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Occipital Nerve Block

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#1 Fri, 27/07/2018 - 09:27
cmcgrory
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Joined: 02/07/2018 - 13:44

Occipital Nerve Block

Hi guys

I had my first nerve block injection on Wednesday afternoon. I was told by the nurse administering it that as I was in the midst of an attack that it can make headaches a bit worse for a day or so - which it has. I also started my Verapamil yesterday and was wondering how effective most people found this combination?

Does it generally stop attacks for a period or reduce number/intensity of headaches?

I've been suffering constantly for over three months now and am really hoping for some respite rather than fighting off the pain with O2 and injections.

Thanks

Tue, 31/07/2018 - 10:15
Val
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Joined: 21/03/2012 - 15:16

Hello

Verapamil is a preventive drug for CH.  It is originally a heart drug called a calcium channel blocker.  In heart conditions the top dose is 160 mgs a day, in CH the daily start dose is 240 mgs a day going up to a top dose of 960mgs a day.  You have to have an ECG before starting and an ECG every two weeks before increasing the dose.  The ECGs are necessary because of the high level of verapamil used in CH and for the same reason the increases have to be gradual.  It may be several weeks or a couple of  months or so before you start to see a preventive effect with verapamil.  It is used as the first line preventive as it works for about 80 -85% of sufferers, and is generally well tolerated.  Common side effects are constipation and swelling of the hands and feet; rare side effect is heart block, hence the regular ECGs and slow increasing of the doses.  If you would like a copy of the suggested regime from the Institute of Neurology, PM me and I'll send you a copy by e-mail. 

Val

Sat, 04/08/2018 - 11:28
cmcgrory
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Hi Val

Thanks for that, I was more looking for people’s personal experiences with the nerve block and verapamil. 

Reason for asking is I was (perhaps naively) hoping for a period of respite after the nerve block but what’s actually happened is I’ve still been getting the headaches as much and still at same times albeit no killer ones for a few days. That unfortunately changed over the past couple of days when it’s been as bad as ever again.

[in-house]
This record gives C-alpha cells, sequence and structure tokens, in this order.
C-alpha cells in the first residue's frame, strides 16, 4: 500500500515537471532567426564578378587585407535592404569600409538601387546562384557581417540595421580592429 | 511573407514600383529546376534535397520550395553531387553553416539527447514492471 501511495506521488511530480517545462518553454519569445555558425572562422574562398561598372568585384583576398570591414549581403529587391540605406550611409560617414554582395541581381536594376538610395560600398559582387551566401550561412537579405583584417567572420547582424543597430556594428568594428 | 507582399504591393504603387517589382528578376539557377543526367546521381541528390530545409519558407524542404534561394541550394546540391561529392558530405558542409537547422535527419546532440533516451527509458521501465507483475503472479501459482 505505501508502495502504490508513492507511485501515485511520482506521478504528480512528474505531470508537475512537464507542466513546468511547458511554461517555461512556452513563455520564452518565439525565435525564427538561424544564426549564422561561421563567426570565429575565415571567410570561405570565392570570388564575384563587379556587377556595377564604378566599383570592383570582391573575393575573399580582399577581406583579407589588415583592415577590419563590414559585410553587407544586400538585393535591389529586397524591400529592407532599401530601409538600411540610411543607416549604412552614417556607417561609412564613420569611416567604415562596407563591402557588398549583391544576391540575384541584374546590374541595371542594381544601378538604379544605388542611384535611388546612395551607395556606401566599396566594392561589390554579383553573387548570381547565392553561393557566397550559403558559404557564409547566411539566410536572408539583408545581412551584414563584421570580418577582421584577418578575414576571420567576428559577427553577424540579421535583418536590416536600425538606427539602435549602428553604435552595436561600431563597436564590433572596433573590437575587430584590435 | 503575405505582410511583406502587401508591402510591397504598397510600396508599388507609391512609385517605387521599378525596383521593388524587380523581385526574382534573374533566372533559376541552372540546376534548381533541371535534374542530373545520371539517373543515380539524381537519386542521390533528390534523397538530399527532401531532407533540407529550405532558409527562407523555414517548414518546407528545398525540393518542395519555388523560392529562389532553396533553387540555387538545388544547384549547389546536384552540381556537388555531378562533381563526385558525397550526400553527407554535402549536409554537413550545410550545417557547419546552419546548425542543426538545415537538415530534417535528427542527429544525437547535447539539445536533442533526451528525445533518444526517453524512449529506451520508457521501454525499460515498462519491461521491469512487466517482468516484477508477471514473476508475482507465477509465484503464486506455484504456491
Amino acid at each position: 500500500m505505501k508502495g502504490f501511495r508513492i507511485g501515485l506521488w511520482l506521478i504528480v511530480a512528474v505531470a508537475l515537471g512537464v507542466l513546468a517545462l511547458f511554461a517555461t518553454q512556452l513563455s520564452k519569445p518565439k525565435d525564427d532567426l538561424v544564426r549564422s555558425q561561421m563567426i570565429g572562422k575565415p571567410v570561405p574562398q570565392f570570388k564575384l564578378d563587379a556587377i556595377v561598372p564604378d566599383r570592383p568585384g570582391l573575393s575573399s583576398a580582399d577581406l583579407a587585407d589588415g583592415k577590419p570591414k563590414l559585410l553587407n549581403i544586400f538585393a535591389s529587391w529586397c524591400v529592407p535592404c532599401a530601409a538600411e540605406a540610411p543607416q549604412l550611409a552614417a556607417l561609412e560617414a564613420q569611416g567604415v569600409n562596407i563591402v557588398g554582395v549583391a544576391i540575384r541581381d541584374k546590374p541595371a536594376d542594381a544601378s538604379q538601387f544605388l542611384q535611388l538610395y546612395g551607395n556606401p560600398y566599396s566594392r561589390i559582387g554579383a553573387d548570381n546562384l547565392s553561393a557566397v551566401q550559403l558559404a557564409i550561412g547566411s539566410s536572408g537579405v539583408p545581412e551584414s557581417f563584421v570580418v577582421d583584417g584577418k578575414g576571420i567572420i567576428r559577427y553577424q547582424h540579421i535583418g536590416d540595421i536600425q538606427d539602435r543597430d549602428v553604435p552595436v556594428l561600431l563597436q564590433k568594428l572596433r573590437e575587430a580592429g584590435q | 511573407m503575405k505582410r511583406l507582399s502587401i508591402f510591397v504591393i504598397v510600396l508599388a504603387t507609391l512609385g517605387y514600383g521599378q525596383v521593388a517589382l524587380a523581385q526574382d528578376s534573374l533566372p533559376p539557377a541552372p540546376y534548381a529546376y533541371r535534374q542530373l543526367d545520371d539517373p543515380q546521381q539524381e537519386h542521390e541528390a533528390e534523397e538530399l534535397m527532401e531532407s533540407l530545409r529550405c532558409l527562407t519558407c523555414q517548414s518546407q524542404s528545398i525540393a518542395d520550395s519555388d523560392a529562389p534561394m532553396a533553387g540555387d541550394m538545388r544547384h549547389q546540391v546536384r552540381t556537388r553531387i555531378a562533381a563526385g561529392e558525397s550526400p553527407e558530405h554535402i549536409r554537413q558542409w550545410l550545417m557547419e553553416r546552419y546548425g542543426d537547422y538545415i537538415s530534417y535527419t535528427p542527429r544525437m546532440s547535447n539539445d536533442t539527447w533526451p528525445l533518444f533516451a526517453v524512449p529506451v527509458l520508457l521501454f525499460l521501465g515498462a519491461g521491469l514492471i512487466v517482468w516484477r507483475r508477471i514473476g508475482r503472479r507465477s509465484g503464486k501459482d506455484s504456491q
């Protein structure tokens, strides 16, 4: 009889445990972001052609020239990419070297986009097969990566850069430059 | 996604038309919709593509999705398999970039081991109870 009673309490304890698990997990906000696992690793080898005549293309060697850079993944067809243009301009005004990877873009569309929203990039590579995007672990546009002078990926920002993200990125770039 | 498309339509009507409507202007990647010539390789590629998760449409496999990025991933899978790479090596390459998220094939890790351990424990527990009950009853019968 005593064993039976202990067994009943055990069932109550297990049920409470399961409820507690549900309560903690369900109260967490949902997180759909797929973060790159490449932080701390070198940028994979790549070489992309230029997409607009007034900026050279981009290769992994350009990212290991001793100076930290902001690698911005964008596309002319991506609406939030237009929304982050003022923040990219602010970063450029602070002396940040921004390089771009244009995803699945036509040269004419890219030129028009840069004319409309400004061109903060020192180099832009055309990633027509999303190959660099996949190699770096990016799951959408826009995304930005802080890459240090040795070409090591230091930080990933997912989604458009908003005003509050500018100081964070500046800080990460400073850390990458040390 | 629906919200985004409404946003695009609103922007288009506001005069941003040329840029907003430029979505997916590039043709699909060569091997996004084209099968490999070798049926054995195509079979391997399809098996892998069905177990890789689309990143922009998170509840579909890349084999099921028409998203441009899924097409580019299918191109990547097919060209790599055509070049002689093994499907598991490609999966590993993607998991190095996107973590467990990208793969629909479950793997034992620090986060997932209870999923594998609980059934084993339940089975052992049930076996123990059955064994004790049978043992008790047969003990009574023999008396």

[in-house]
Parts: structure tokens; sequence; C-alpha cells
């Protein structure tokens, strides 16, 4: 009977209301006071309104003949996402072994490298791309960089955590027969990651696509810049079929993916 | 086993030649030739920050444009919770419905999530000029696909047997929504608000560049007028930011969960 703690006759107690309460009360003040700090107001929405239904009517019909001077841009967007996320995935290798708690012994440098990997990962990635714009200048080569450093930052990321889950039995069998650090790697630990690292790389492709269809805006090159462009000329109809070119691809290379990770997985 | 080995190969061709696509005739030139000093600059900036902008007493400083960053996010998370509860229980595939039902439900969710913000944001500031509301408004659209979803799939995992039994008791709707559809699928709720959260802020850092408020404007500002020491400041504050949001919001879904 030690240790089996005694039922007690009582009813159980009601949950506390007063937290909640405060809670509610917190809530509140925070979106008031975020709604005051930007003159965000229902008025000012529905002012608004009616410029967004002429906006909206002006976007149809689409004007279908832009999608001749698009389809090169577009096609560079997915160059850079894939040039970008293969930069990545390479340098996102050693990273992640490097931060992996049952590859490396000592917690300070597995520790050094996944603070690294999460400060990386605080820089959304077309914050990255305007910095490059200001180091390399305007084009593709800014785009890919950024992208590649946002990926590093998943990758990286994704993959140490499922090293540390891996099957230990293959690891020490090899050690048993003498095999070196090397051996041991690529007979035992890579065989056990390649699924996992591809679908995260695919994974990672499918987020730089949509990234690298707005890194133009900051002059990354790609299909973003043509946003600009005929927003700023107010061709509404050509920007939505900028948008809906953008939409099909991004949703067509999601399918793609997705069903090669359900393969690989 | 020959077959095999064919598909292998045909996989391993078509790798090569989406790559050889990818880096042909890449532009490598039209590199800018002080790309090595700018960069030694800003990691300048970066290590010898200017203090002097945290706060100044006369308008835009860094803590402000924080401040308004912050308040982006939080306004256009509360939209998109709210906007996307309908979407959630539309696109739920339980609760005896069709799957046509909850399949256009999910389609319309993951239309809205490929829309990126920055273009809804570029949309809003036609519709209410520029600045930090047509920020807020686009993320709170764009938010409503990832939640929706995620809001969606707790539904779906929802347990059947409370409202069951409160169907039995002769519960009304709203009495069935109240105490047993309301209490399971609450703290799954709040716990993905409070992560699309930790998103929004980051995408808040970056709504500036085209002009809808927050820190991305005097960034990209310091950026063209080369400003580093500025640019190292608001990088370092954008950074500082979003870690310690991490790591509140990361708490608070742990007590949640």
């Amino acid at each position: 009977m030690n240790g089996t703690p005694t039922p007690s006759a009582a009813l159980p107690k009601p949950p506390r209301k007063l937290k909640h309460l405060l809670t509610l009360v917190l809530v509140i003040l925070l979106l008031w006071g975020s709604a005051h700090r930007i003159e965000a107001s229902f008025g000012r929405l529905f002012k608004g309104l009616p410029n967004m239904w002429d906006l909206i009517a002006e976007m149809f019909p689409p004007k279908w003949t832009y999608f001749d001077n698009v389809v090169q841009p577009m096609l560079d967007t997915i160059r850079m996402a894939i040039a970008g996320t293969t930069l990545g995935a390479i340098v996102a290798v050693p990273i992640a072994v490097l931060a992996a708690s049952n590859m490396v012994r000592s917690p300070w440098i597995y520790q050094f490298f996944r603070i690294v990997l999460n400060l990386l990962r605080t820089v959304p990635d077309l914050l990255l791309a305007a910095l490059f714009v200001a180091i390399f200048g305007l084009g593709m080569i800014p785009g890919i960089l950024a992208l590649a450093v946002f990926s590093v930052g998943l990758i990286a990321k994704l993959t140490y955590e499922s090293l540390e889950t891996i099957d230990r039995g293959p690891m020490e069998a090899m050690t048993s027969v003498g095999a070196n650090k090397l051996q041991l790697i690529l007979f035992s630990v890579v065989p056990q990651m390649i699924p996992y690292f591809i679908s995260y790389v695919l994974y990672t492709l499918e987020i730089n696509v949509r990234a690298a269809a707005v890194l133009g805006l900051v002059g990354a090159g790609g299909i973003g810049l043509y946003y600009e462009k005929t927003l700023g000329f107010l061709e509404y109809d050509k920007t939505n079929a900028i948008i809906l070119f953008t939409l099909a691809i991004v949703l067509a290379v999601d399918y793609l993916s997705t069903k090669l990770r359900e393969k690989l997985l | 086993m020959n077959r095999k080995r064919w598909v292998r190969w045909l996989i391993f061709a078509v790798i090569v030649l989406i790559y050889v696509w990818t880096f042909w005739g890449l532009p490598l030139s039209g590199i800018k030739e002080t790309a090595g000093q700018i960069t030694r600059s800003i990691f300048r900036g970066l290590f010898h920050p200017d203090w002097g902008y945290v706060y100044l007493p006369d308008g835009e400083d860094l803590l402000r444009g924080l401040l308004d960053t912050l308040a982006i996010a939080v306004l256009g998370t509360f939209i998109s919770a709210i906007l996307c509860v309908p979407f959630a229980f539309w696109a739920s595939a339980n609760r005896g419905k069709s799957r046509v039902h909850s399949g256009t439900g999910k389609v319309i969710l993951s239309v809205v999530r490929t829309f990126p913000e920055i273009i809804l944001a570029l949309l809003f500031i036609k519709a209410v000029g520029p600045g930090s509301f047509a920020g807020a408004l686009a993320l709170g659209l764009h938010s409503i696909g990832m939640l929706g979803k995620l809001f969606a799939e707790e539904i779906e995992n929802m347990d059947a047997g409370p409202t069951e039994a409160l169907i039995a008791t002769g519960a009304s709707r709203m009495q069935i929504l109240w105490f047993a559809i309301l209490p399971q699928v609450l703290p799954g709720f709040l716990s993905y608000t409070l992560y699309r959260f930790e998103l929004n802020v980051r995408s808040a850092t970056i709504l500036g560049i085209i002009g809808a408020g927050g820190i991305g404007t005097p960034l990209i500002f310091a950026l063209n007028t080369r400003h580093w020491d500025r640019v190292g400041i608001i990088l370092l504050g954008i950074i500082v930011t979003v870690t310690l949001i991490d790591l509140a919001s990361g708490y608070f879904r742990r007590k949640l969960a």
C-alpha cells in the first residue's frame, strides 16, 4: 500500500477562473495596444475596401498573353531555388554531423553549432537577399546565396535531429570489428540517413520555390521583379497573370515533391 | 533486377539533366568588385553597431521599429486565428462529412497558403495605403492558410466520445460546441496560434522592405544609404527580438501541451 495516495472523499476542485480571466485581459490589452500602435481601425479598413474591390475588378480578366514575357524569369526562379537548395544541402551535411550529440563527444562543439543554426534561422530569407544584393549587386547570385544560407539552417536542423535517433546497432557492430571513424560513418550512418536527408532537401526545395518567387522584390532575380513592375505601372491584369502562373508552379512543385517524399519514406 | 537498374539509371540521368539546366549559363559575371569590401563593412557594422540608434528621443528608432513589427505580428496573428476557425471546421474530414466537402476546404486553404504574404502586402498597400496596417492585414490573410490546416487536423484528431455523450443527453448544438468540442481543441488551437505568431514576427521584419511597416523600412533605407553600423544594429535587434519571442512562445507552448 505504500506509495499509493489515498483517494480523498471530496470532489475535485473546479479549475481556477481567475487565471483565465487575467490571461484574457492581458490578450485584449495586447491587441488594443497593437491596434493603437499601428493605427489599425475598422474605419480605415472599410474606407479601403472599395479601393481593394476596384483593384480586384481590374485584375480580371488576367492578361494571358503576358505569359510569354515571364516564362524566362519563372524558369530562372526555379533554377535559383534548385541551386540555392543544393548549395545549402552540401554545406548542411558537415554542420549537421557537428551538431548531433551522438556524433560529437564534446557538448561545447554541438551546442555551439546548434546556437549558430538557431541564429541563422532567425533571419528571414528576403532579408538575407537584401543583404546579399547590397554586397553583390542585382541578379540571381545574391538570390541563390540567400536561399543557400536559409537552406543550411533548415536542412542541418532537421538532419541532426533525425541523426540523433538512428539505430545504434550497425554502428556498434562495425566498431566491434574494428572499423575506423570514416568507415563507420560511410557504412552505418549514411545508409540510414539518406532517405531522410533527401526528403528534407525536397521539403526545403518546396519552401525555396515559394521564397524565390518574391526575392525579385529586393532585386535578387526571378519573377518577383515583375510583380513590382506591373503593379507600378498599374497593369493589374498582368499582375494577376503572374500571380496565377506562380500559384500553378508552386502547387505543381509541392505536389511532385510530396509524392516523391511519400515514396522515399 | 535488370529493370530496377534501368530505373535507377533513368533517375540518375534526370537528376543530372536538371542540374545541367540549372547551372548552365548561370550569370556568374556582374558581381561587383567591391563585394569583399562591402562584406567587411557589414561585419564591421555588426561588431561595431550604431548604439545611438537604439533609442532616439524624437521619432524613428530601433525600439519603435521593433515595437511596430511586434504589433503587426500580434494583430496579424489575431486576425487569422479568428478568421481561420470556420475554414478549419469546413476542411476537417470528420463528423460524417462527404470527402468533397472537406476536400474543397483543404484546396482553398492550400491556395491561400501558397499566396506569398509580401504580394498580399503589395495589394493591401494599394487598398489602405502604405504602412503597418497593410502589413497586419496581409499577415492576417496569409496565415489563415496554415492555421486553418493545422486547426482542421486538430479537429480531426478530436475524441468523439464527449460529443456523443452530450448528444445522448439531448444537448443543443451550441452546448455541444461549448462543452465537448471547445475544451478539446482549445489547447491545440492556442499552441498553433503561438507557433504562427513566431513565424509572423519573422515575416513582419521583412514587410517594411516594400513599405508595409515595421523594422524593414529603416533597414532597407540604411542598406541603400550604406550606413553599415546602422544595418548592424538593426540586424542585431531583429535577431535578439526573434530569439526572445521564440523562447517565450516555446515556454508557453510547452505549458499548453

Thu, 09/08/2018 - 09:49 (Reply to #3)
Val
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Joined: 21/03/2012 - 15:16

Sadly there is no guarantee that the GONB's will work, when they will work if they are going to, and how long they will work for.   Again with verapamil, some get an effect at low levels, the majority have to wait at least a few weeks before they start to work and for about 15% of sufferers they may not work at all.  There is a 'protocol' that most neuros use for preventive meds, starting with the verapamil and going on thru those listed on our treatments page.  CH is totally unpredictable and is the closest thing to a designer disease there is.  No two people suffer exactly the same way, or get the same reaction/non-reaction at the same time.  The only common factor is the appalling pain.  

Val

Thu, 09/08/2018 - 11:52
arualno1
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Joined: 27/05/2018 - 16:35

Hello,

I am going for my second block today. The first one took me about two weeks to take effect (I am also on Verpamil). When I said it took effect I got two days of complete pain free which was amazing and two weeks of manageable pain with the one Cluster every few days. This might not sound encouraging but for me it has felt like a step in the right direction. I am hoping that this second one will continue to work. I hope your treatment plan works for you. Stick with it (by the way I'm new to this if you haven't guessed, this is my first cycle of CH and it has lasted so far 15 weeks). 

Tue, 21/08/2018 - 08:53
NG
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Joined: 06/07/2018 - 14:02

Hi. I had nerve block a couple of years ago. It took a few days to take effect and then lasted for a few weeks. For me, though, it wasn’t worth the trauma as I am needle phobic and passed out and was unwell after the procedure. Have recently started verapamil but jury still out on that one as struggling with side effects, including headaches!!

Fri, 24/08/2018 - 11:57
Ihpatterson
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Last seen: 1 week 3 days ago
Joined: 27/05/2017 - 17:40

Verapamil is a calcium channel blocked. This raises two considerations-

Do NOT add this to other calcium channel blockers prescribed for hypertension.. This may cause hypotension.

There are other calcium channel blockers, Felodipine, Amlodipine or the latest one, lercanidipine. I do not recommend Lercanidipine as my wife and I were put on this for hypertension and found it ineffective over 24 hours as it’s plasma half life is only 9 hours and it has worse side effects than the older drugs. ( probably Lercanidipine is recommended by the NHS because it is cheaper despite its side effects and ineffectiveness over 24 hours)

So, has anyone tried the other calcium channel blockers just for CH?

Mon, 03/09/2018 - 09:54
Val
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Joined: 21/03/2012 - 15:16

Not as far as I know, neuros always go for verapamil as opposed to the other types.  One thing also to bear in mind is that the slow release or modified release verapamil [usually 160 mg dose tabs] do not work in CH.  It has to be the standard BP version of 80 mgs or 120mgs.  I'm not a pharmacist, but I do know that it is something to do with slow release content.  

Val

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